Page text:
Hannover Messe 2023 Day Three: Connectivity and communication are critical for manufacturers
Manufacturers and associations at Hannover Messe emphasized the need for better connectivity and communication with their products and each other.
- Manufacturers are improving their networking and communication protocols to streamline operations.
- Several manufacturers are increasingly taking control of the entire production process and making it easier for customers to do business with them for an entire facility.
Hannover Messe has revolved the 2023 show around the idea of industrial transformation. What that means differs depending on the company and its agenda. However, almost all companies can agree on the need to get information faster any way possible. Industrial networking advances are certainly at the heart of it, but so is relaying and communicating the data to the right people when they need it.
While this has gotten better in recent years, there’s still a long way to go.
Profibus and Profinet International (PI) is focused on developing and supplying fieldbus and Industrial Ethernet solutions for cost efficient and highly reliable automation. More than 20 manufacturers at the PI booth showed PI-related solutions.
Xaver Schmidt, the chairman of PI, said, “Our goal is to collect developers, vendors and different communities and bring them together. We want to exchange ideas and different technologies and improve industrial communication.”
Ole Borgbjerg, senior director of sales at PTC, said, “Being industry-agnostic is important to us. No matter if it’s process or discrete industries.”
Making communication strong and versatile
Improving communication in manufacturing has often been a challenge. In a large facility, it’s hard to tell what’s happening at any given moment. Even with the advances in digital technology, it still comes down to people responding and reacting. That isn’t always easy as the engineers are interacting more with cybersecurity. Operational technology (OT) and information technology (IT) are learning to work together and respond to each other’s language, but the process is a bumpy one.
“We want to bring OT and IT together,” said Nina Tebbe, head of software sales in Central Europe for Rockwell Automation. “Everyone should ask what the client wants to achieve. It’s important to look at it from their perspective.”
Connecting systems like a beehive
Patrick McCurdy, vice president – industry management and automation: USA, Phoenix Contact USA, described open-source programming as like the combs on a beehive. While perhaps a strange analogy at first glance, it does make sense upon further thought. Engineers, especially those just starting out, don’t want to be stuck using programmable logic controller (PLC) languages such as ladder logic when they’ve been working on Raspberry PI. They want the freedom and the flexibility to choose.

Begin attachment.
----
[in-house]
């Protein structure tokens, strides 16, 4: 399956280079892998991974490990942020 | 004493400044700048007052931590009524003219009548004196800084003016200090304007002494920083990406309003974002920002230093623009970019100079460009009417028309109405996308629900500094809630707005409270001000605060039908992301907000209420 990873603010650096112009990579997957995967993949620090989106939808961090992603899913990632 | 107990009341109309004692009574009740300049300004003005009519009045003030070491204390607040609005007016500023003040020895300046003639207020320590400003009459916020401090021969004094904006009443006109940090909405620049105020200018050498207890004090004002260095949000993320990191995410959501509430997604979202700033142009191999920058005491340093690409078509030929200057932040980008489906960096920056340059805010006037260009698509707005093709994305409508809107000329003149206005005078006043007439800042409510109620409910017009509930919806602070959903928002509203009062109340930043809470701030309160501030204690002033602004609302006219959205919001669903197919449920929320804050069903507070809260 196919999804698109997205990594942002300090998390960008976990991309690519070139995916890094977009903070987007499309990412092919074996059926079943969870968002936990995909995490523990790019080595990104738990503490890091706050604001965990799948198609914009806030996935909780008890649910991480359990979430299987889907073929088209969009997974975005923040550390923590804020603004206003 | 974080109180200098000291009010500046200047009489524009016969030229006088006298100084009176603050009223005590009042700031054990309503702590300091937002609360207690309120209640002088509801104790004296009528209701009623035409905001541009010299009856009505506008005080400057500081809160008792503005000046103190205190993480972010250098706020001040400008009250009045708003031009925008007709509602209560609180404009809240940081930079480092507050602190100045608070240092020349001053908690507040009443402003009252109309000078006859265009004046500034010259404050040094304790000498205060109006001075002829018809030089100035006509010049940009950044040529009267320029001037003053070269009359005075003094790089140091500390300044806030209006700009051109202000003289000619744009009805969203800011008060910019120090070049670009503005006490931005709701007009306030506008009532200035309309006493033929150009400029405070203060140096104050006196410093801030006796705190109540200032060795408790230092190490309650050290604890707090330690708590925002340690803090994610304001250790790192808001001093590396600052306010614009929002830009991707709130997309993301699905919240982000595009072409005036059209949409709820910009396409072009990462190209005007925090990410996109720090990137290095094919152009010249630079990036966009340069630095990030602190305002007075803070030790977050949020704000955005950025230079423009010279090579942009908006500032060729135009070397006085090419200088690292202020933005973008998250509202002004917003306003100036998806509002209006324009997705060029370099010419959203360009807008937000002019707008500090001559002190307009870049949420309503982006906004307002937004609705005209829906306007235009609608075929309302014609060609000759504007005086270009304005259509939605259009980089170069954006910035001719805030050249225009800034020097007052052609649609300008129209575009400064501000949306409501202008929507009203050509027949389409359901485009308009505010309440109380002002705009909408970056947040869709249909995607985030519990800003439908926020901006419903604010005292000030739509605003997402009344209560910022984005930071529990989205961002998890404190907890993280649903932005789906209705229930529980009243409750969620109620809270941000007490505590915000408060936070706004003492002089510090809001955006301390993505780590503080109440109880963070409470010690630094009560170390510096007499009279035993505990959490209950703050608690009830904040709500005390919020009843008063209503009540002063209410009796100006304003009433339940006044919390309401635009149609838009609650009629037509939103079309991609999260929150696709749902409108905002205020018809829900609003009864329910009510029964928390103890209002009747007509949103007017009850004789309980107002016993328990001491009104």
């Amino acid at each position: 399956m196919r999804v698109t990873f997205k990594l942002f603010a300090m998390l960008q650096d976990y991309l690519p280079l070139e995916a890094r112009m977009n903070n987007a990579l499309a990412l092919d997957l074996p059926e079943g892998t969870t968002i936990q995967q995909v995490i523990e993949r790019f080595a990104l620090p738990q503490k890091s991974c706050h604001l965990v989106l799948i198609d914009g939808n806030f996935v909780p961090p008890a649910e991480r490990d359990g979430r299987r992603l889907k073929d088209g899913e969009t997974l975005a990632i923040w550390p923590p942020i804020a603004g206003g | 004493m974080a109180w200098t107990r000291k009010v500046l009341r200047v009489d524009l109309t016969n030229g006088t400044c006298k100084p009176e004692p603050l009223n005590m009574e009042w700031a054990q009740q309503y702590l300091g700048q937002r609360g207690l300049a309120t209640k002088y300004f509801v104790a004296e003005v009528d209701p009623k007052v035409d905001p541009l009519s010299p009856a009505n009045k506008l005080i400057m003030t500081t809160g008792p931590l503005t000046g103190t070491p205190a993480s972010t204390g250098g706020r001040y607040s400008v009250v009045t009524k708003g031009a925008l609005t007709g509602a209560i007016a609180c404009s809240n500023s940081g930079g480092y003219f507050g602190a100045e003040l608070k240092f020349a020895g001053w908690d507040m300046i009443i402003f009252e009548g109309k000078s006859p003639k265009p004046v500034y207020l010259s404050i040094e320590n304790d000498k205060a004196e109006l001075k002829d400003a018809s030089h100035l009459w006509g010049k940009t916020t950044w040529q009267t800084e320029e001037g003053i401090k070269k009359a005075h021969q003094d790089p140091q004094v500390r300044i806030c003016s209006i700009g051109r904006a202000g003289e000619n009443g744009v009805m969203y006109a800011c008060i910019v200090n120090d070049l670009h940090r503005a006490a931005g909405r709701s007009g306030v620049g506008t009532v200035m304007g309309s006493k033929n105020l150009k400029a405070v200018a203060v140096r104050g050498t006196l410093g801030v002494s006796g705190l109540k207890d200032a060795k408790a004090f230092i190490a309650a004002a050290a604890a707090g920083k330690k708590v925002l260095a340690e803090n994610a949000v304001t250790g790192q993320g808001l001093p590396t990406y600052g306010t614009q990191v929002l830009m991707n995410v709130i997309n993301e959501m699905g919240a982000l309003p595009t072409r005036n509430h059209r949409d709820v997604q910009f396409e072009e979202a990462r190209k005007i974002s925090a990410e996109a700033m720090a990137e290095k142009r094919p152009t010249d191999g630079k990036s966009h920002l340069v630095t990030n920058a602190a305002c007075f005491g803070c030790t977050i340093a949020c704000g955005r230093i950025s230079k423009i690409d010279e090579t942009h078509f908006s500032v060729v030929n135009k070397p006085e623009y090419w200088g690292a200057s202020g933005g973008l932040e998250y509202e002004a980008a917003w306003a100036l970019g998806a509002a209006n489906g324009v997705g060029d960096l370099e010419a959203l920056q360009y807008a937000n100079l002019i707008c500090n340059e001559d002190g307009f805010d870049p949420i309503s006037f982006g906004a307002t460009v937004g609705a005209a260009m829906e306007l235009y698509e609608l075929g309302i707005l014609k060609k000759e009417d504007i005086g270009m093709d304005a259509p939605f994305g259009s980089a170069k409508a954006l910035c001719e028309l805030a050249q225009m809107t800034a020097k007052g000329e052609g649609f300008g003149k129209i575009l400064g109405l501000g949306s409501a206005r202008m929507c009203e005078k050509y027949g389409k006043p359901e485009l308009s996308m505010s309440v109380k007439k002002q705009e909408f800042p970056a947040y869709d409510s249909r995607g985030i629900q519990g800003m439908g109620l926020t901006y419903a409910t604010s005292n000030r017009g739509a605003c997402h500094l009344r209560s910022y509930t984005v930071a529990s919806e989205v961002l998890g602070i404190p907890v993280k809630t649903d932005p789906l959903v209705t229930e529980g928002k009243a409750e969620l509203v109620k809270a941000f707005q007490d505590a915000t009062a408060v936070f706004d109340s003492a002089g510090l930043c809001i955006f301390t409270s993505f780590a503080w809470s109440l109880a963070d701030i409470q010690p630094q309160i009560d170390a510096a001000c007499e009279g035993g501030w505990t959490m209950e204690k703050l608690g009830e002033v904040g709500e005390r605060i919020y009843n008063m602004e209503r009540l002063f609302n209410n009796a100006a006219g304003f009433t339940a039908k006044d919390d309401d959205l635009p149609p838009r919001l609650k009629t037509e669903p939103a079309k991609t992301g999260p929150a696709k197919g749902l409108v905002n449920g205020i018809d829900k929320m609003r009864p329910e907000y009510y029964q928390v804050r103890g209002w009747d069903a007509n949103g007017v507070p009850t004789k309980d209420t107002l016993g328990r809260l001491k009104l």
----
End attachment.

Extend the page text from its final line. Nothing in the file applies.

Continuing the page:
Where the beehive analogy comes in is when the engineers are building their system, it needs to be flexible and modular and can take on many different forms. McCurdy said the Phoenix Contact PLCnext, which is where the honeycomb example started, called it an ecosystem.
“It’s an open ecosystem to do control and automation,” he said, adding later that this kind of flexibility for engineers brings “A world of openness.”
Becoming all things to a consumer
Beckhoff Automation’s Tuesday press conference described a trend that has been happening the last few years where manufacturers are going beyond their usual niches and expanding their reach and expertise.
“We are a system provider so we try to offer the complete automation system from I/O down to motion. We do this with a PC-based control system,” said Johannes Beckhoff, R&D department, Beckhoff Automation.
From there, he described the company as an industrial PC, an I/O, a motion, a system and an automation company. All of its expertise is folded together to give them control over products as possible and reduce reliance on other manufacturers and providers. There is a certain appeal to it from a control standpoint. In some cases, as was seen with SEW Eurodrive expanding from motors and drives to autonomous mobile robots (AMRs) and automated guided vehicles (AGVs), these expansions are leveraging the technology that already exists and finding new uses for them.
Through partnerships with associations and consortiums, automation technology providers are learning from their competition and other companies outside industrial markets. It’s not just technology, but also philosophies and ideas and procedures. All of these help manufacturers willing to accelerate, using new tools to be successful in the journey to greater digitalization and industrial optimization. Customers also benefit because it can reduce the long-term price points if something needs to be fixed or repaired.
Chris Vavra, web content manager, Control Engineering, CFE Media and Technology, email@example.com.
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